'Essential in these times of narrowing national horizons.' - Caroline Sanderson, The Bookseller
'When the Circus Came to Town: The Resurrection of Postdamer Platz' by Peter Schneider
'Berlin Suite' by Cees Nooteboom
'An Author Recommends' by David Wagner
Plus: the controversial reconstruction of a Prussian castle, Berlin's most transgressive sex club, a green urban oasis, suburban neo-Nazis and much more.
'Berlin is too big for Berlin' is the curious title of a book by flaneur Hanns Zischler who jokes about the low population density of this polycentric, extensive city. But 'Berlin is too big for Berlin' in another sense: how to live together and keep alive the myth of 'Berlin, the trendy city'? To understand it, it is necessary to go on a journey to its origins, the nineties: the scars of war were everywhere, coal stoves, dilapidated buildings, basic supermarkets...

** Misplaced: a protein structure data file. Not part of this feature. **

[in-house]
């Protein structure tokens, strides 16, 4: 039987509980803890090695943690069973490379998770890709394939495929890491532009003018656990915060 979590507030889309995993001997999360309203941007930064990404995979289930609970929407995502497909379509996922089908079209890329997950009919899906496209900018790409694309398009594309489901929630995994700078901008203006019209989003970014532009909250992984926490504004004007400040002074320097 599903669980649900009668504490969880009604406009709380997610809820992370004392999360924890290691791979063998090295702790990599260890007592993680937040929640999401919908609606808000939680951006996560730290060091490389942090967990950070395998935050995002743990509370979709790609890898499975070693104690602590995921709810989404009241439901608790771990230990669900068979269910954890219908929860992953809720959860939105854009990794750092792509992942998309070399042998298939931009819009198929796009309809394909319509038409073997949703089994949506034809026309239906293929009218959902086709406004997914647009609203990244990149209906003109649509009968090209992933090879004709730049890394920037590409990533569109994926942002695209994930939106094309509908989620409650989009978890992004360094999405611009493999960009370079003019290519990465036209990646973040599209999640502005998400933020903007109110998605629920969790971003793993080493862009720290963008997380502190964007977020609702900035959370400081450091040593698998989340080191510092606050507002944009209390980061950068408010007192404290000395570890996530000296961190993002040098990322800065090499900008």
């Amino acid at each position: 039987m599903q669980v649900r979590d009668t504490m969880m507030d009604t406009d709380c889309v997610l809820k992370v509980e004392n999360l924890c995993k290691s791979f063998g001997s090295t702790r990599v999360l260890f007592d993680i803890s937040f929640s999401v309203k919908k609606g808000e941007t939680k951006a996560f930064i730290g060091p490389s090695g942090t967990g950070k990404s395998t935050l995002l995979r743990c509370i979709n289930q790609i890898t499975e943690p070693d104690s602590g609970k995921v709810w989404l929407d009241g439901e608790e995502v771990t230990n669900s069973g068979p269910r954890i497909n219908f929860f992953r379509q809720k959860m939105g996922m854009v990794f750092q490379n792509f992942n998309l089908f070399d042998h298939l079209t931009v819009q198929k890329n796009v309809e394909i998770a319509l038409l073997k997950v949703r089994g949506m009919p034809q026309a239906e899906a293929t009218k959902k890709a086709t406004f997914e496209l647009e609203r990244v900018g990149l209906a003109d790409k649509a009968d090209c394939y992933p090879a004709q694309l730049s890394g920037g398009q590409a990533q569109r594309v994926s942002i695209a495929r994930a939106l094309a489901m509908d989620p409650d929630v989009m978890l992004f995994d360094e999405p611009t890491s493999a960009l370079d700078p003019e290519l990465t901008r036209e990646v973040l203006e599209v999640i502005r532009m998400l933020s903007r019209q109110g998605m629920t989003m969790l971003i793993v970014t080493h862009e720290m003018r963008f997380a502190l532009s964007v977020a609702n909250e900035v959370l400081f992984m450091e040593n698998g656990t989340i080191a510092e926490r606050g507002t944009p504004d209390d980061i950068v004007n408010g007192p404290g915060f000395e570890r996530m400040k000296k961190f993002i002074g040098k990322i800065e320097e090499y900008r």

Today, however, the search for abandoned ruins, the hunt for heirlooms in markets and illegal parties in basements no longer exist. That era of urban archaeology is over: almost all the old buildings have been renovated, houses cleared of squatters and typical DDR style shops closed. Without the wounds of the past the city may be less dramatic but it is stronger and healthier. Even the inhabitants have lost something of that yearning, of that romantic and self-destructive streak that defined the Berlin of the past. But Berlin remains a young city. Indeed, to cite one who knows it well, Berlin is, and always will be 'pure potential'.